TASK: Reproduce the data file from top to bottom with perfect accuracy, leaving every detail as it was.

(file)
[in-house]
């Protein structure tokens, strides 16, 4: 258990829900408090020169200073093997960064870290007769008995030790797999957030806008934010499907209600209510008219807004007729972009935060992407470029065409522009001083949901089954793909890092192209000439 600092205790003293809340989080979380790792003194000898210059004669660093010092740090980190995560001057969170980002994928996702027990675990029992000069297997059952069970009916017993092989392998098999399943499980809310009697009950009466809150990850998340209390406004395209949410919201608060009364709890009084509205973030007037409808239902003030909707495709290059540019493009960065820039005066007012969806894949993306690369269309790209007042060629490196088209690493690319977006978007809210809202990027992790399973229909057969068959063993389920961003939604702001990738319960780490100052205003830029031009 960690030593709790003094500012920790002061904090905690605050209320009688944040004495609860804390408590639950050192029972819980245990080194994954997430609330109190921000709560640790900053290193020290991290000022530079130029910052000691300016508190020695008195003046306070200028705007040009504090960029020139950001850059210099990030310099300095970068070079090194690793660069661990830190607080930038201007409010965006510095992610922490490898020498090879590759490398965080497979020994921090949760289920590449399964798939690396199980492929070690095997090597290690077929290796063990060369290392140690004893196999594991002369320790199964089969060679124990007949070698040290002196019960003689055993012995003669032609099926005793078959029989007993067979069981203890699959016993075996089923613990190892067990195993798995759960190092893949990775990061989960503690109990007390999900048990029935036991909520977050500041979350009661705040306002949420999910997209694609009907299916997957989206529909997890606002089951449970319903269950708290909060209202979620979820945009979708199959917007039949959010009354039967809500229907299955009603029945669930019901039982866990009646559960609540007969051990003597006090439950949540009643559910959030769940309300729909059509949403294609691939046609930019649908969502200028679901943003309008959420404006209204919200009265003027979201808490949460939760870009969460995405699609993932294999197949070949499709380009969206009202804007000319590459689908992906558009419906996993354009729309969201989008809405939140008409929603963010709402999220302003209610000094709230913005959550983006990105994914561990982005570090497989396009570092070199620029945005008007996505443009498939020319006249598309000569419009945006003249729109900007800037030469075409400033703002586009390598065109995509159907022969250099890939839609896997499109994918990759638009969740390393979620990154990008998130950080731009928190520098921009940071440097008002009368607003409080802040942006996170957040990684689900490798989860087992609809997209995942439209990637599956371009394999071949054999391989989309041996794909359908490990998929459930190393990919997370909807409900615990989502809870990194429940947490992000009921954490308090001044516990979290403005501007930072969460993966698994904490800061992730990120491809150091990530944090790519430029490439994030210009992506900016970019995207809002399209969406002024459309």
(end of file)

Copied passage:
[in-house]
């Protein structure tokens, strides 16, 4: 258990829900408090020169200073093997960064870290007769008995030790797999957030806008934010499907209600209510008219807004007729972009935060992407470029065409522009001083949901089954793909890092192209000439 600092205790003293809340989080979380790792003194000898210059004669660093010092740090980190995560001057969170980002994928996702027990675990029992000069297997059952069970009916017993092989392998098999399943499980809310009697009950009466809150990850998340209390406004395209949410919201608060009364709890009084509205973030007037409808239902003030909707495709290059540019493009960065820039005066007012969806894949993306690369269309790209007042060629490196088209690493690319977006978007809210809202990027992790399973229909057969068959063993389920961003939604702001990738319960780490100052205003830029031009 960690030593709790003094500012920790002061904090905690605050209320009688944040004495609860804390408590639950050192029972819980245990080194994954997430609330109190921000709560640790900053290193020290991290000022530079130029910052000691300016508190020695008195003046306070200028705007040009504090960029020139950001850059210099990030310099300095970068070079090194690793660069661990830190607080930038201007409010965006510095992610922490490898020498090879590759490398965080497979020994921090949760289920590449399964798939690396199980492929070690095997090597290690077929290796063990060369290392140690004893196999594991002369320790199964089969060679124990007949070698040290002196019960003689055993012995003669032609099926005793078959029989007993067979069981203890699959016993075996089923613990190892067990195993798995759960190092893949990775990061989960503690109990007390999900048990029935036991909520977050500041979350009661705040306002949420999910997209694609009907299916997957989206529909997890606002089951449970319903269950708290909060209202979620979820945009979708199959917007039949959010009354039967809500229907299955009603029945669930019901039982866990009646559960609540007969051990003597006090439950949540009643559910959030769940309300729909059509949403294609691939046609930019649908969502200028679901943003309008959420404006209204919200009265003027979201808490949460939760870009969460995405699609993932294999197949070949499709380009969206009202804007000319590459689908992906558009419906996993354009729309969201989008809405939140008409929603963010709402999220302003209610000094709230913005959550983006990105994914561990982005570090497989396009570092070199620029945005008007996505443009498939020319006249598309000569419009945006003249729109900007800037030469075409400033703002586009390598065109995509159907022969250099890939839609896997499109994918990759638009969740390393979620990154990008998130950080731009928190520098921009940071440097008002009368607003409080802040942006996170957040990684689900490798989860087992609809997209995942439209990637599956371009394999071949054999391989989309041996794909359908490990998929459930190393990919997370909807409900615990989502809870990194429940947490992000009921954490308090001044516990979290403005501007930072969460993966698994904490800061992730990120491809150091990530944090790519430029490439994030210009992506900016970019995207809002399209969406002024459309």